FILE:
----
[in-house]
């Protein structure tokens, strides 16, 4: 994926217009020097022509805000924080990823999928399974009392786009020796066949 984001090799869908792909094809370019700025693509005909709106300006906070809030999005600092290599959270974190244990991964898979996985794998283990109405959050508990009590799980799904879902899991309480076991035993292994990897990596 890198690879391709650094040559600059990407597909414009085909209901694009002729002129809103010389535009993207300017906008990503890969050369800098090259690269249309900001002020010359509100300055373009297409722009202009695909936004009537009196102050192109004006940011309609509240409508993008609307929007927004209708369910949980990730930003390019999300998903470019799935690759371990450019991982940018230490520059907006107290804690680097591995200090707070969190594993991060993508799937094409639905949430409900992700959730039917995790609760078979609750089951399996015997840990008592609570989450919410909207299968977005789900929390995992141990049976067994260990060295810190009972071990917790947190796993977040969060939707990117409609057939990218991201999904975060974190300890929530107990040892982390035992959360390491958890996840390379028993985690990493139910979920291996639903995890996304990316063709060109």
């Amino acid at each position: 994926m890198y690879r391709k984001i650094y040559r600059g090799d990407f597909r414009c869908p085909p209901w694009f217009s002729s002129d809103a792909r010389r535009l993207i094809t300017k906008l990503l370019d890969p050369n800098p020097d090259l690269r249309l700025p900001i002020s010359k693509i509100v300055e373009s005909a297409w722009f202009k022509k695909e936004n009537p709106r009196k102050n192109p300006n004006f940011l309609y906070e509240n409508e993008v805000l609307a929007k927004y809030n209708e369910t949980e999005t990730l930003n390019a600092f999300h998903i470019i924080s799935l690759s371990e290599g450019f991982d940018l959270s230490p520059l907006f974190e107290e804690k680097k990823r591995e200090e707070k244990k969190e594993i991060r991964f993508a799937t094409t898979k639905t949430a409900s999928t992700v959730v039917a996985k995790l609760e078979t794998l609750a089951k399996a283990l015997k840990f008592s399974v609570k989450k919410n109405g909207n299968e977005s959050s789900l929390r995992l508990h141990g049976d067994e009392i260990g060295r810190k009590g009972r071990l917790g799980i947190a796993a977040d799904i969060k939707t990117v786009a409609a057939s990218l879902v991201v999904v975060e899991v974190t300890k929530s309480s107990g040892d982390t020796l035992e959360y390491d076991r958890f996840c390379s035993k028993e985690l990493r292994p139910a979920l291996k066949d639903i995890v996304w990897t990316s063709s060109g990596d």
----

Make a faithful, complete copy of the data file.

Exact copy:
[in-house]
């Protein structure tokens, strides 16, 4: 994926217009020097022509805000924080990823999928399974009392786009020796066949 984001090799869908792909094809370019700025693509005909709106300006906070809030999005600092290599959270974190244990991964898979996985794998283990109405959050508990009590799980799904879902899991309480076991035993292994990897990596 890198690879391709650094040559600059990407597909414009085909209901694009002729002129809103010389535009993207300017906008990503890969050369800098090259690269249309900001002020010359509100300055373009297409722009202009695909936004009537009196102050192109004006940011309609509240409508993008609307929007927004209708369910949980990730930003390019999300998903470019799935690759371990450019991982940018230490520059907006107290804690680097591995200090707070969190594993991060993508799937094409639905949430409900992700959730039917995790609760078979609750089951399996015997840990008592609570989450919410909207299968977005789900929390995992141990049976067994260990060295810190009972071990917790947190796993977040969060939707990117409609057939990218991201999904975060974190300890929530107990040892982390035992959360390491958890996840390379028993985690990493139910979920291996639903995890996304990316063709060109």
């Amino acid at each position: 994926m890198y690879r391709k984001i650094y040559r600059g090799d990407f597909r414009c869908p085909p209901w694009f217009s002729s002129d809103a792909r010389r535009l993207i094809t300017k906008l990503l370019d890969p050369n800098p020097d090259l690269r249309l700025p900001i002020s010359k693509i509100v300055e373009s005909a297409w722009f202009k022509k695909e936004n009537p709106r009196k102050n192109p300006n004006f940011l309609y906070e509240n409508e993008v805000l609307a929007k927004y809030n209708e369910t949980e999005t990730l930003n390019a600092f999300h998903i470019i924080s799935l690759s371990e290599g450019f991982d940018l959270s230490p520059l907006f974190e107290e804690k680097k990823r591995e200090e707070k244990k969190e594993i991060r991964f993508a799937t094409t898979k639905t949430a409900s999928t992700v959730v039917a996985k995790l609760e078979t794998l609750a089951k399996a283990l015997k840990f008592s399974v609570k989450k919410n109405g909207n299968e977005s959050s789900l929390r995992l508990h141990g049976d067994e009392i260990g060295r810190k009590g009972r071990l917790g799980i947190a796993a977040d799904i969060k939707t990117v786009a409609a057939s990218l879902v991201v999904v975060e899991v974190t300890k929530s309480s107990g040892d982390t020796l035992e959360y390491d076991r958890f996840c390379s035993k028993e985690l990493r292994p139910a979920l291996k066949d639903i995890v996304w990897t990316s063709s060109g990596d």